Synod Rejects Ministry Shares Increase, Wants System Overhauled

Synod 2016 rejected the 2 percent increase in ministry shares funds proposed by the Christian Reformed Church’s Board of Trustees, instead holding the line at the current amount of $339.48 per active adult member. Ministry shares are the monies collected to support the denomination’s shared ministries.

Not only is this the first time in recent memory that synod did not grant a requested increase, but it also wants an overhaul of the system itself. Faced with a system that has been slowly eroding, with the actual amount collected now at less than 60 percent of full funding, synod decided it was time to “reimagine” the system.

The ministry shares system has long been defended as an efficient and low-cost way of raising necessary funds. Denominational director of finance and operations John Bolt said that there are very few costs associated with raising roughly $24 million through the ministry shares system. The remaining $16 million needed for the denominational budget, in contrast, requires $4 million in fund raising costs.

The board itself had appointed a task force to make recommendations to improve the system. Synod took its direction from the task force’s report.

Synod’s first instruction is for the Board of Trustees to “to evaluate and prioritize all existing programs and ministries with the goal of reducing the institutional footprint.” Part of that evaluation is to evaluate every denominational ministry to see whether it still reflects the will of synod and, therefore presumably, the people in the pews.

The goal, said delegate William Delleman, Classis Alberta North, is to reduce “ministry creep.”  Kathy Vandergrift, president of the board, said that the board already reviews programs regularly and that this is the purpose of the denominational ministry plan.

Several delegates thought that the problems with the ministry shares system arise from a failure of communication. Vern Swieringa, Classis Zeeland, said, “The reason we have a problem is that [members] just don’t know what we are doing together.”

Another piece of the overhaul is to place increased responsibility on the classes (regional clusters of churches) for increasing congregational participation in the ministry shares system. The original language required that classes “intervene with, encourage, and confront churches that do not contribute to the ministry shares system.” Delegates objected to this language, pointing out that classes don’t respond well to this. Matthew Haan, Classis Iakota, said that classes don’t like synod to “tell us what to do.” Drew Sweetman, speaking for the committee that proposed the changes, responded by saying, “Synod is the voice of the church.”

In the end, the language about intervening and confronting non-paying churches was withdrawn, and in its place synod used softer language, leaving it to the Board of Trustees to propose just what that process would look like.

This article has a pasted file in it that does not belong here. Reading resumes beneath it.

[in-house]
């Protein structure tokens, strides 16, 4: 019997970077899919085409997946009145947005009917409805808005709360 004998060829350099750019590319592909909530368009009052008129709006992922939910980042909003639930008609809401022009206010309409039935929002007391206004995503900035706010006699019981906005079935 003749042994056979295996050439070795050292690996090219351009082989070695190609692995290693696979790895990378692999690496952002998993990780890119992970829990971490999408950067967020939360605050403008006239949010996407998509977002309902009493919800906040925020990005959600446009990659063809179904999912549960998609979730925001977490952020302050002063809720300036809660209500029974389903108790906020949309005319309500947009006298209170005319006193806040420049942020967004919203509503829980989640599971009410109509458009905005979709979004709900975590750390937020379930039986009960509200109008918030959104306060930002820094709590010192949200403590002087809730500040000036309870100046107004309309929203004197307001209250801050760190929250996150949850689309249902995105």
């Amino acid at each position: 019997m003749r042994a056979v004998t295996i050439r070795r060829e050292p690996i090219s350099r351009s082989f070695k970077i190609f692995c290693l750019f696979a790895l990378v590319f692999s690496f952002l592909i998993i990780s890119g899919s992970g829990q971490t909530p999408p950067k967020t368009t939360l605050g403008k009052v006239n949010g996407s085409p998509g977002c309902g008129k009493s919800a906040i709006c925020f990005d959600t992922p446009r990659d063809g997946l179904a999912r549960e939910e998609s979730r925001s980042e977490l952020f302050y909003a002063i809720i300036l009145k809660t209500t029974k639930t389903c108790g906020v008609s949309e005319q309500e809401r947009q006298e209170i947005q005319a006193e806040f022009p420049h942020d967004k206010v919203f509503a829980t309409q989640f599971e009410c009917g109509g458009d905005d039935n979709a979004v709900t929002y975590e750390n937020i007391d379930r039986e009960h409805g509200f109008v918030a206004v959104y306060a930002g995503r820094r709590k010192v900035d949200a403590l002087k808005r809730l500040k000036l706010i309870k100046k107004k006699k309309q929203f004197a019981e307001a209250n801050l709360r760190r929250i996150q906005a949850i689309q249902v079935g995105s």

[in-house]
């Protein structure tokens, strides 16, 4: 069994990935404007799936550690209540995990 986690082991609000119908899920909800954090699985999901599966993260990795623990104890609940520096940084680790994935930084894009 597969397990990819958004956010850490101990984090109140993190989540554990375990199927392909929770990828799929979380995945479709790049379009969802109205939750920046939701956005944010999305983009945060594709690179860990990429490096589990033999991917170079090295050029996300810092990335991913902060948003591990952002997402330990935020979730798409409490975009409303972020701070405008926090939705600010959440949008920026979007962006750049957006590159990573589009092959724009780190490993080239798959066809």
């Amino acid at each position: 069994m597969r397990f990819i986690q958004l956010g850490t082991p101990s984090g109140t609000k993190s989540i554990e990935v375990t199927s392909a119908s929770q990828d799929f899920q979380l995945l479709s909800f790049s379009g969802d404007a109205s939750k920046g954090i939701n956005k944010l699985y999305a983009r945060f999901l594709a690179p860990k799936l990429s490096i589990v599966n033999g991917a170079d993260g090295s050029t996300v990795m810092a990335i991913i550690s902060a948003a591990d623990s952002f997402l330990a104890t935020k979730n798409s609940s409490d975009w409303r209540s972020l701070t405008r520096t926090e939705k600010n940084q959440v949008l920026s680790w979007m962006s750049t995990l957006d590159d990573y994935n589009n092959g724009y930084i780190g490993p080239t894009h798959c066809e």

Synod also asked the board to “reimagine ministry shares,” to fund the ministries and programs the denomination has agreed upon but with a simplified way to calculate a church’s share other than counting members. For example, Sweetman said, two classes, Muskegon and Illiana, calculate their ministry shares using a percentage of church budgets rather than membership numbers.

Laryn Zoerhof, Classis Illiana, pointed out some of the difficulty with calculating ministry shares in this way. He said it required a careful examination of congregational budgets, since what is called one thing in one budget is called something else in another.  Only then could the calculation be made.

In refusing to grant the ministry shares increase proposed by the Board of Trustees, some delegates suggested the amount didn’t matter. Rob Buikema, Classis Wisconsin, said, “The number keeps going up, and it becomes a fictional number,” since the amount actually paid into the ministry shares system remains roughly the same, regardless of the number. A chart posted by a delegate showed that the amount collected over the past decade as constant while the ministry shares number has steadily increased.

Others spoke of the pain of making cuts, even at the 2 percent level, when ministry budgets have already been established. Bolt said that will amount to $200,000 less income. Vandergrift said that something will have to give. But delegates voted 112-65 to fund 2017 ministry shares at the same level as they are currently funded.

At the end of the discussion, executive director Steve Timmermans, addressed delegates. He said in listening to the whole debate he often heard language that distinguished between “us” and “the denomination.” “You are the denomination,” he said. He added that he heard both hope and frustration in the discussion. But, he said, “We are going to get better.” He mentioned the ministry plan and evaluations of ministries that will come with the ministry plan, and he held out hope that the new Council of Delegates adopted at last year’s synod would help, bringing us all around the table. He concluded, “We are the church together.”